11535Re: [wsjtgroup] Ongoing Audio Questions
- Aug 29, 2013
> The SignaLink USB, at least with Windows 7 does not have a "line""microphone" vs. "Line" is only a matter of the USB CODEC used -
> input - only "microphone".
one would assume the hardware designer chose the appropriate
input voltage level (and internal gain settings in the CODEC)
for the device being used.
> The first thing I noticed was that to bring the audio level from theThen increase the Windows input. In theory increasing the input on
> SignaLink (step 7) up to 20 or 25 dB I had to turn it all the way up.
> May very well be due to the fact that I turned the Windows input from
> 100% down to 65%.
the sound card driver would make it easier to overdrive the CODEC but
perhaps your device is gain limited (or the transceiver is output
> Does the position of the cursor in the waterfall have any bearing onRead K1JT's documentation - page 25:
> what is decoded?
> For operator convenience the decoder goes through its full procedureWhen "dual mode" decode is enabled, the process becomes - 1) decode at
> twice: first over a narrow range around the selected Rx frequency,
> and then in the full displayed frequency range (or in JT9+JT65 mode,
> the displayed range above the blue JT65 nnnn JT9 marker).
the cursor, 2) decode broadly the mode selected for transmit (above or
below the JT65/JT9 dividing line as appropriate), 3) decode broadly
the "other" mode.
> If the immediate area under the cursor is decoded more vigorously,I don't know why you should have any more problem decoding the area
> maybe that is part of my problem?
of the cursor than the broad decode but it might be that your sound
card is noisy or unstable. That brand does not have a good reputation
for being exactly "clean" or have a particularly flat audio response:
... Joe, W4TV
On 8/29/2013 7:32 PM, Dave 'Doc' Corio wrote:
> Joe, I really appreciate the detailed response! Setting up the
> system per your email, and one big thought occurred to me. The SignaLink
> USB, at least with Windows 7 does not have a "line" input - only
> "microphone". If I recall, mic is much higher input than line, so
> therefore I MAY very well have been over-driving the decoder, simply by
> having the Windows input gain set at max.
> The first thing I noticed was that to bring the audio level from
> the SignaLink (step 7) up to 20 or 25 dB I had to turn it all the way
> up. May very well be due to the fact that I turned the Windows input
> from 100% down to 65%.
> Going to try this for a bit & see if I notice any improvement in my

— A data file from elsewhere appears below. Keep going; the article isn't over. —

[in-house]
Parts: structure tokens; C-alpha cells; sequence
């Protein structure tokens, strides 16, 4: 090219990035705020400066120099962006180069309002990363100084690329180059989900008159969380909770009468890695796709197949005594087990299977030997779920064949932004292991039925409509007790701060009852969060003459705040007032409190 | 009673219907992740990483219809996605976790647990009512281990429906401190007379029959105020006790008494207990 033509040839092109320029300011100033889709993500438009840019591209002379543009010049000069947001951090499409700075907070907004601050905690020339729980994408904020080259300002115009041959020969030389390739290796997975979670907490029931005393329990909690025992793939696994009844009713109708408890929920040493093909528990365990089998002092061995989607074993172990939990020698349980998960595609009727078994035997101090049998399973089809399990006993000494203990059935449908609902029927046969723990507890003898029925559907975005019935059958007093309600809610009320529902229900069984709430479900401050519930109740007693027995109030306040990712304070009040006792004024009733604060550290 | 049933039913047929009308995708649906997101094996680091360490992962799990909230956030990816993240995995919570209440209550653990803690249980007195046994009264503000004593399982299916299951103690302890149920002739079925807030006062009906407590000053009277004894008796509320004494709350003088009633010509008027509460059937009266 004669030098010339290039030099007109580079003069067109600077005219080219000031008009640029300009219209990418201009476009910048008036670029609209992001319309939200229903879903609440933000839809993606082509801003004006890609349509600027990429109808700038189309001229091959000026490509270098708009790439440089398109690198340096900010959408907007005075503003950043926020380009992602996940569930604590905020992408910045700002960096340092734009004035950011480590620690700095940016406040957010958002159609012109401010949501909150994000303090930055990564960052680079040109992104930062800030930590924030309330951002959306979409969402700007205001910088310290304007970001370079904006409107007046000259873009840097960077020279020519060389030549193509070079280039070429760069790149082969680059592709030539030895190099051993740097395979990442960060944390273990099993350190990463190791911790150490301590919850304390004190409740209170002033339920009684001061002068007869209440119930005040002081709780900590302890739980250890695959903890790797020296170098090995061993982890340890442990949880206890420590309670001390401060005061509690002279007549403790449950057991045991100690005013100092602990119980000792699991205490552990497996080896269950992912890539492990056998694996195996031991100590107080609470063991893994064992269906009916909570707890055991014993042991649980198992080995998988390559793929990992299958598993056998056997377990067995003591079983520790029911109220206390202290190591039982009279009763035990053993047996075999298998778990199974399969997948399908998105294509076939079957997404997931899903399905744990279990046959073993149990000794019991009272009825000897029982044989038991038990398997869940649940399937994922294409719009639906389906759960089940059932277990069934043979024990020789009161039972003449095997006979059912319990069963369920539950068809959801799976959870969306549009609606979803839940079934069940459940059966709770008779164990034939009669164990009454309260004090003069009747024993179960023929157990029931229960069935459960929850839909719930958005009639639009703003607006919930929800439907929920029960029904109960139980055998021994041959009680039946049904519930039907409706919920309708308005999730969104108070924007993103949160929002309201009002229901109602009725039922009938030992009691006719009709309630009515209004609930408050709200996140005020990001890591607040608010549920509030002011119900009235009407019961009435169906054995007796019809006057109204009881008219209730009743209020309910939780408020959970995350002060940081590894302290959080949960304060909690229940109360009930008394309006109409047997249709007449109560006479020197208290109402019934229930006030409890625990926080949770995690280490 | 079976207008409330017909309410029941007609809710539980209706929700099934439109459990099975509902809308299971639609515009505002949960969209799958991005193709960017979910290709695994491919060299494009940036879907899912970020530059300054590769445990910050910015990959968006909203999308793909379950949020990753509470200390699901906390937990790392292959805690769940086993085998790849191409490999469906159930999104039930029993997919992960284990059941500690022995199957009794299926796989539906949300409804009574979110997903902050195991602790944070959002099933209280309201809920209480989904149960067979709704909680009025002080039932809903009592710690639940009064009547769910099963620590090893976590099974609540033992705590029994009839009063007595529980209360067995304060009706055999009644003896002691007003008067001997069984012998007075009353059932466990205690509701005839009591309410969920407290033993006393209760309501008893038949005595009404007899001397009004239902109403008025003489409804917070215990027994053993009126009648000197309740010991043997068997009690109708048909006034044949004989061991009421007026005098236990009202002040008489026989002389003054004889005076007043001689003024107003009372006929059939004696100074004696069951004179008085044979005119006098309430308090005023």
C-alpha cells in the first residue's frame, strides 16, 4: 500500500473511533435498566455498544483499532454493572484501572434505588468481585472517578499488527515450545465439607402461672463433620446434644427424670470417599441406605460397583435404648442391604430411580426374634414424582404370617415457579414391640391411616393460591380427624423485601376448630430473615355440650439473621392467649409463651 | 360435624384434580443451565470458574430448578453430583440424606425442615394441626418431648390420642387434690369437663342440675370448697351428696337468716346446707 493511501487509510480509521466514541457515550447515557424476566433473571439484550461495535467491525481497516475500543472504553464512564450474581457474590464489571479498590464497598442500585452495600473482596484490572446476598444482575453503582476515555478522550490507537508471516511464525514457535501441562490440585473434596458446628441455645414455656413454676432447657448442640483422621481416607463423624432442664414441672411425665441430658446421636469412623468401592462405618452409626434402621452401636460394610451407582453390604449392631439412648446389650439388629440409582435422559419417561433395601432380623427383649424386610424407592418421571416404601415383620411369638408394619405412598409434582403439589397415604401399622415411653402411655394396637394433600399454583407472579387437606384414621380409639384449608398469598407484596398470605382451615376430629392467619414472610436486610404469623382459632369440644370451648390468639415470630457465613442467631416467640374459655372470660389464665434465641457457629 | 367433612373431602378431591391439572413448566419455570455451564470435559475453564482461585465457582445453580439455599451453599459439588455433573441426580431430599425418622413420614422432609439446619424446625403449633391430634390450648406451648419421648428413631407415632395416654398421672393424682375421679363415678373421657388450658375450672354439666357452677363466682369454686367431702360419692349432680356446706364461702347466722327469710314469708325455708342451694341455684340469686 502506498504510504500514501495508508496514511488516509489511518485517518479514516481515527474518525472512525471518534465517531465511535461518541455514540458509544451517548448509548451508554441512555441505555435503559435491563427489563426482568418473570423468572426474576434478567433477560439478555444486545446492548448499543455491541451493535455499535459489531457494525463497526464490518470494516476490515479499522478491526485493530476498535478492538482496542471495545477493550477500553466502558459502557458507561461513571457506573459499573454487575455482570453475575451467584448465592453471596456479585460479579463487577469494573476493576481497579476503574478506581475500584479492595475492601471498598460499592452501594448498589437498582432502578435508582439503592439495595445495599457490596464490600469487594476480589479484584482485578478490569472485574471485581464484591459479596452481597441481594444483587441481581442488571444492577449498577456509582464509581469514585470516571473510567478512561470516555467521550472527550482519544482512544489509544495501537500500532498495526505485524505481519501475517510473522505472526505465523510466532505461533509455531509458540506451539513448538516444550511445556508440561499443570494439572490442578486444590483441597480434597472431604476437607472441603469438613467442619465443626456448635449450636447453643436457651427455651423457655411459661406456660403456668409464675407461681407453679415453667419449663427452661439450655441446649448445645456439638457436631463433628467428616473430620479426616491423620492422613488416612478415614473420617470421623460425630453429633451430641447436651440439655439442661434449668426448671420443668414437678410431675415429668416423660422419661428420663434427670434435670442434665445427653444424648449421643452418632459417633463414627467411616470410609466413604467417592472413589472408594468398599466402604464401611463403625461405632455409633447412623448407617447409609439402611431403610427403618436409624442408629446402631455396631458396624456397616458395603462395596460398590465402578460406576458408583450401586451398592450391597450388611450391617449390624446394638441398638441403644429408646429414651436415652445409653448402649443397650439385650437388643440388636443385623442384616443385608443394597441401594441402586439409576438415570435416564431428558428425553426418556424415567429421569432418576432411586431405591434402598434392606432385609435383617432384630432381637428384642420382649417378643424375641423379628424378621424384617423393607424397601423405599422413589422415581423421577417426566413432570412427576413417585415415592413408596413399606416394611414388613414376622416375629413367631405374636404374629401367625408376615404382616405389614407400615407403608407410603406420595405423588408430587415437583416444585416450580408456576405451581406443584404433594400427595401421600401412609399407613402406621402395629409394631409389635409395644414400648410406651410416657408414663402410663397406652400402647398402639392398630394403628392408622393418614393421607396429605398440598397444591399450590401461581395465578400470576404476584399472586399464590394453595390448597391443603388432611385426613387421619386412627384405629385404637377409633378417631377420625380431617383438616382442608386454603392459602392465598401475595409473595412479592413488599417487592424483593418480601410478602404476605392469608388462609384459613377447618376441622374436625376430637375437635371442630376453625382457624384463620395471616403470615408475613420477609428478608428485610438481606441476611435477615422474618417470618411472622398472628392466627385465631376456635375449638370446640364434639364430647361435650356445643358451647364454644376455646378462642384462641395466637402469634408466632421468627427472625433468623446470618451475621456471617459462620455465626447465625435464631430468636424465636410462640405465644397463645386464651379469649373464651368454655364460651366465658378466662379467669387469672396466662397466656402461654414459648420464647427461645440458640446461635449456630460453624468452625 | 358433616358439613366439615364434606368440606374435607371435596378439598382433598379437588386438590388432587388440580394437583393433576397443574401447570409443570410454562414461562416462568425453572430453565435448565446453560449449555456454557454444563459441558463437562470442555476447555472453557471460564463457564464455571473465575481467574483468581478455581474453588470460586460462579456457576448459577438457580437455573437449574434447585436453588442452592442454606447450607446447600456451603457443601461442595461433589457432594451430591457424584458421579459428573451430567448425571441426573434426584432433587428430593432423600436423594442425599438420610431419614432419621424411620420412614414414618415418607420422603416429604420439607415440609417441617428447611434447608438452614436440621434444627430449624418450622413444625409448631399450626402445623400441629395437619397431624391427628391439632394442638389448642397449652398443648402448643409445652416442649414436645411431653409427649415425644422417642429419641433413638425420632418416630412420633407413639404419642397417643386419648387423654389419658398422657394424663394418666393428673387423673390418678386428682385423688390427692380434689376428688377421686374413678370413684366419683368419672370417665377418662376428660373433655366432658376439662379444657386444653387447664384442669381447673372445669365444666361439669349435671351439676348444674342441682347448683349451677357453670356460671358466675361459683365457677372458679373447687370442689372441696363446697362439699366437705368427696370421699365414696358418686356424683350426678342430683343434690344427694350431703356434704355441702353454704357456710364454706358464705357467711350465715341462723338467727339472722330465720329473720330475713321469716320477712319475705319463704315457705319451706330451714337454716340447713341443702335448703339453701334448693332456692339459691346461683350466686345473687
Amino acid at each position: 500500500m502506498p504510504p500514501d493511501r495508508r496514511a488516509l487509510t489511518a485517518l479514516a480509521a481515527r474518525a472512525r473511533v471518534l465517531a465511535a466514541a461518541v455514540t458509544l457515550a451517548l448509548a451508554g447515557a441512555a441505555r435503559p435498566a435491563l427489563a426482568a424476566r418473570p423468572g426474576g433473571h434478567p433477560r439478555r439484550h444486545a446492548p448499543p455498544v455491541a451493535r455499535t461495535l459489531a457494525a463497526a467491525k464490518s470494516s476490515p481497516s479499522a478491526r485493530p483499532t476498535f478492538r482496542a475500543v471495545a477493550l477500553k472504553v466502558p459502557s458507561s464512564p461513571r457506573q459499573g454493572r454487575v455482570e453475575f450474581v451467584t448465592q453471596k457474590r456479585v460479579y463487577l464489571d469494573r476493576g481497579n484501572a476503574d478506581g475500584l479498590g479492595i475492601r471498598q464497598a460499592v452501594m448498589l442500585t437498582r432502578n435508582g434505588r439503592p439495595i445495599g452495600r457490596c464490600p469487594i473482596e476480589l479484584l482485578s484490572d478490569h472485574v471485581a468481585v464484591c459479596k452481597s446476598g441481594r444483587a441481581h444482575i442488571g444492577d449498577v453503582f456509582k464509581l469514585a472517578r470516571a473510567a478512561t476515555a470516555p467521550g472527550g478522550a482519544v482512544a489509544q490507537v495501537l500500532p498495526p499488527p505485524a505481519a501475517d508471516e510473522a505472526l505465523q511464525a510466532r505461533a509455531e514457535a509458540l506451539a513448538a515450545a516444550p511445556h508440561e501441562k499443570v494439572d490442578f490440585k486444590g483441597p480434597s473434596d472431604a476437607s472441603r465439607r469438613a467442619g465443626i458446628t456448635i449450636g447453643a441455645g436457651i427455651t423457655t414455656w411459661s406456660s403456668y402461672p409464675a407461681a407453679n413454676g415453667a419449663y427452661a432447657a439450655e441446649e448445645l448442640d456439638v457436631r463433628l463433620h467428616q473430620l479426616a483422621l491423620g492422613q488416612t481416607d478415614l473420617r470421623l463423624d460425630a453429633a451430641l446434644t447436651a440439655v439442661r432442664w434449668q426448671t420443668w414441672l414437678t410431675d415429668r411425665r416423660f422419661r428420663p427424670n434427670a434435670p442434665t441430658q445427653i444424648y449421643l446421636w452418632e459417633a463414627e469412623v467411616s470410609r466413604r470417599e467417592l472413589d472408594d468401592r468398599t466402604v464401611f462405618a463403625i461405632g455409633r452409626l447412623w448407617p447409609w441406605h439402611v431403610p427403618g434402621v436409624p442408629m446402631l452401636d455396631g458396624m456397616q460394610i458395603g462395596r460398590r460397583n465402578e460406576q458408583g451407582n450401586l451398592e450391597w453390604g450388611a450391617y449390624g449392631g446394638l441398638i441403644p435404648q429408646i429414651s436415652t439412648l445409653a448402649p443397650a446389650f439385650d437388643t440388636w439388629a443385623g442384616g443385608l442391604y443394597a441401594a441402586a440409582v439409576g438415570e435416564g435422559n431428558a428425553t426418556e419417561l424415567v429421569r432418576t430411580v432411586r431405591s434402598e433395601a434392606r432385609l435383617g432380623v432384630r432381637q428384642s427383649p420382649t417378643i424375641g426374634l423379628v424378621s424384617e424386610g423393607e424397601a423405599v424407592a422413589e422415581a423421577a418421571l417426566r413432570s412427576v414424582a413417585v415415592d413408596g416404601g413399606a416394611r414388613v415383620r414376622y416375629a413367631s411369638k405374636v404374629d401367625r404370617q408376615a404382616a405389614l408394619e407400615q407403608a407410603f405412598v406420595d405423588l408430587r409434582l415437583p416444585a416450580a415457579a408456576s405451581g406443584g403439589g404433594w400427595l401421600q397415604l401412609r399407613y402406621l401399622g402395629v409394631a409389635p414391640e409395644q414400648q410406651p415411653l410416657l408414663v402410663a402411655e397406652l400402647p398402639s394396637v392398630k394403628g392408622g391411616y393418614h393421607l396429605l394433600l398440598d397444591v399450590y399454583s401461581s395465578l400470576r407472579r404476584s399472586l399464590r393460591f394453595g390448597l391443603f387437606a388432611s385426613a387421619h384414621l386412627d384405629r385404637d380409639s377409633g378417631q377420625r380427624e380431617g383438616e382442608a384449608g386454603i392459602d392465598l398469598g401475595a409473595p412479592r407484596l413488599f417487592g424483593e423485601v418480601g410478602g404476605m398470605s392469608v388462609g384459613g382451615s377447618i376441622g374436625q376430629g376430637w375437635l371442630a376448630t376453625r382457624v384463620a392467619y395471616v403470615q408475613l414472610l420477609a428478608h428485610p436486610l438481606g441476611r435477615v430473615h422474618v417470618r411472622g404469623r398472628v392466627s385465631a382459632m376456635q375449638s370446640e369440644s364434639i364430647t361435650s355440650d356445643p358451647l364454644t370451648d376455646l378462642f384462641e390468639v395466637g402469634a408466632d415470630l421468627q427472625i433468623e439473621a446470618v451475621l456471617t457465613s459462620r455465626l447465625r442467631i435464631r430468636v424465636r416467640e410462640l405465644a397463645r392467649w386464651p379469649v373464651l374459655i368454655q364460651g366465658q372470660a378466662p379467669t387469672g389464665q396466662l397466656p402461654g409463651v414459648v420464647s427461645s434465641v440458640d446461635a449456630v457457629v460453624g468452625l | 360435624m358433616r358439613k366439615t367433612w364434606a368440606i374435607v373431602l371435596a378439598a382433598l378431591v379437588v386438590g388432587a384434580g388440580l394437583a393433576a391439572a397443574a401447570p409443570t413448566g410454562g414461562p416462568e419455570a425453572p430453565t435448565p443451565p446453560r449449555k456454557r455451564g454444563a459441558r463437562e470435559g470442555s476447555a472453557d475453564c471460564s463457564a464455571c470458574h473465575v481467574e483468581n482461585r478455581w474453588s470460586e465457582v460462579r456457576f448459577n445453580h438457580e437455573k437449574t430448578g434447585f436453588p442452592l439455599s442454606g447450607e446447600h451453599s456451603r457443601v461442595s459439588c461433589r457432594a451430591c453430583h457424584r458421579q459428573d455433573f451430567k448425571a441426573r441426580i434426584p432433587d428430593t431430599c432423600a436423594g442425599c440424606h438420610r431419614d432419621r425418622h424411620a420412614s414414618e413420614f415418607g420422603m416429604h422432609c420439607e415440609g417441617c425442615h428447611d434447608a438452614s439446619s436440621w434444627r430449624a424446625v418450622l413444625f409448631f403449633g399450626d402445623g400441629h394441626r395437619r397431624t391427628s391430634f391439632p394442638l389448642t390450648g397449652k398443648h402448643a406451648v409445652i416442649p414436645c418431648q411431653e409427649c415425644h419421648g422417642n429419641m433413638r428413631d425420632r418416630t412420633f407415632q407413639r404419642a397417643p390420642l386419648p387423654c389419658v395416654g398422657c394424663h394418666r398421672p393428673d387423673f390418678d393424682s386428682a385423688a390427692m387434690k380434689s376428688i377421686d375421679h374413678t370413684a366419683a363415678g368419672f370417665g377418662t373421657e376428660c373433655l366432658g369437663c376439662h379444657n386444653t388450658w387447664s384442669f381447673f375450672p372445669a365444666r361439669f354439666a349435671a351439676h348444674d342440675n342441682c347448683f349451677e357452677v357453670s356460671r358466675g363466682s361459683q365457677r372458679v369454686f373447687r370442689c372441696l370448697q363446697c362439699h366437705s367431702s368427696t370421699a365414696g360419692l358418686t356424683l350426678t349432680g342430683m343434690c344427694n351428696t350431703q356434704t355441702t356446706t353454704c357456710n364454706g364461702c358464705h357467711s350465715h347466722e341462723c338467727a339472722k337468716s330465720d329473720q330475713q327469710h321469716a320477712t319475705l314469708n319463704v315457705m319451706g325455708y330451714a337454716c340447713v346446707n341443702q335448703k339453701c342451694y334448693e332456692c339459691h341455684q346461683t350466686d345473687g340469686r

> decode problems. Let me ask one more question, either of you or anyone
> in the group who may know:
> Does the position of the cursor in the waterfall have any bearing
> on what is decoded? In other words, is the area where the
> transmit/receive indicators are located decoded any different than the
> rest of the waterfall? My ongoing problem has been losing decodes of the
> station I'm trying to work, while everyone else within the bandwidth
> decodes just fine. If the immediate area under the cursor is decoded
> more vigorously, maybe that is part of my problem?
> In the meantime, trying these new settings!!
> Thanks Again!!
> On 8/29/2013 4:53 PM, Joe Subich, W4TV wrote:
>> Here is the way I set-up receive audio - regardless of the sound card
>> or transceiver:
>> 1) start with the rig off
>> 2) turn the *hardware* input level of your sound card to zero or
>> disconnect the audio input to the sound card.
>> 3) Set the Windows 7/Windows 8 "Sounds" Control Panel | Recording
>> Devices | <sound card> | Line | Levels to between 50 and 80
>> 4) Set Wide graph to Zero = 0, Gain = 0, Slope = 0.0 and select
>> 5) Adjust the audio slider in the WSJT-X main window until the
>> main window audio level is 0 dB. This sets the WSJT-X input
>> gain to unity and matches the WSJT-X noise floor to the no
>> signal noise floor of your sound card.
>> 6) connect audio from your transceiver to the sound card if you
>> disconnected it in step 2
>> 5) turn on the transceiver, select a dummy load or disconnect
>> the antenna input and adjust the *hardware* input level (level
>> from the radio if the rig has an adjustable output or the "RX
>> level" on your interface) until the WSJT-X Main audio level is
>> between 20 and 25 dB.
>> 6) connect your antenna - at this point you may want to adjust
>> "Slope" (only) in the "Wide graph" just enough to flatten the
>> high end.
>> As conditions change (noisy vs. quiet band), you may want to
>> touch up the transceiver output level or the interface input
>> level slightly to keep the WSJT-X main audio level below 40 dB
>> between xx:48 and xx:60. If signals are very strong you may
>> need to turn off the receiver preamp, turn on an attenuator or
>> back off the RF gain to prevent overloading the sound card.
>> Note: If your transceiver does not have an adjustable output level
>> and your interface does not have an adjustable input level, it may
>> be necessary to substitute Windows' attenuator (Sound control
>> panel | Recording Devices | <sound card being used> | Line | Level)
>> for the adjustment in step 5.
>> The goal of this process is to match the noise floor of the sound
>> card to the zero signal level of WSJT-X (or *any other* digital
>> package) and set the transceiver's zero signal level roughly 20
>> dB above the sound card noise floor while not introducing any more
>> gain than necessary so the sound card's analog to digital converter
>> will not clip at maximum signal levels.
>> ... Joe, W4TV
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